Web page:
Three-quarters of a million homeless in USA

There is an astonishingly large underclass in the world’s richest nation: Gov’t estimates 754,000 homeless people By STEPHEN OHLEMACHER, Associated Press The nation has three-quarters of a million homeless people, filling emergency shelters through the year and spilling into special seasonal shelters in the coldest months, the government said Wednesday. The Department of Housing and Urban Development estimated there were […]

Read more

A tax benefit for the working poor?

This story in the Star points at (another) re-announcement of the Working Income Tax Benefit (WITB), a Canadian version of the US Earned Income Tax Credit first announced by then-finance minister Ralph Goodale in his economic and fiscal update prior to the last election. In the 2006 federal budget, the Tories announced they were continuing with the WITB, due to […]

Read more

Drug policy and maintenance programs

Vancouver is suffering from a plague of poverty, homelessness, drug addiction, mental health issues and crime. The good news is that all of these are inter-related, and that senior governments have the funds to make a difference. So with the Olympics coming is just three years, the political culture of neglect is showing signs of activism. Vancouver’s Mayor Sam Sullivan […]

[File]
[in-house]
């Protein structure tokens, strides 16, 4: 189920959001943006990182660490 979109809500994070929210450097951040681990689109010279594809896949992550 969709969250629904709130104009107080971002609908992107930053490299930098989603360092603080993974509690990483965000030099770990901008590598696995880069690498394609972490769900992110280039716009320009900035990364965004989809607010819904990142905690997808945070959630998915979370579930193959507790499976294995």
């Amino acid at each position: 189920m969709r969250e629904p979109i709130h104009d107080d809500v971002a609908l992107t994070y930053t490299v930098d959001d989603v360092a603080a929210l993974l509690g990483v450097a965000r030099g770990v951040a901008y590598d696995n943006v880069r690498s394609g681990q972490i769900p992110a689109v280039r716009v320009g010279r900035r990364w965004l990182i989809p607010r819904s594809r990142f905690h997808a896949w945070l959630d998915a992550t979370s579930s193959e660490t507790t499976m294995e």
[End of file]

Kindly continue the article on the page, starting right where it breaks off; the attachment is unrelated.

Read more

Poverty in Canada and its Newspapers

As Marc noted, the Toronto Star is waging a journalistic “war on poverty”. The editorial in Monday’s National Post chastised “The Toronto Star’s poverty scam” for using the Low-Income Cut-Off, a relative measure, as an indicator of poverty. Today’s National Post includes the following letter from yours truly: In The Wealth of Nations, Adam Smith, the founder of free-market economics, wrote, […]

Read more

Toronto Star: Waging war on poverty

The latest from the Toronto Star “war on poverty” series. Here is David Olive:   A constant state of dread TheStar.com – News – A constant state of dread If the poor weren’t so conveniently invisible, maybe we’d come to our moral senses and devise a national strategy for eliminating poverty. But the one in six Canadians trapped in poverty […]

Read more

Philanthropy and the super-rich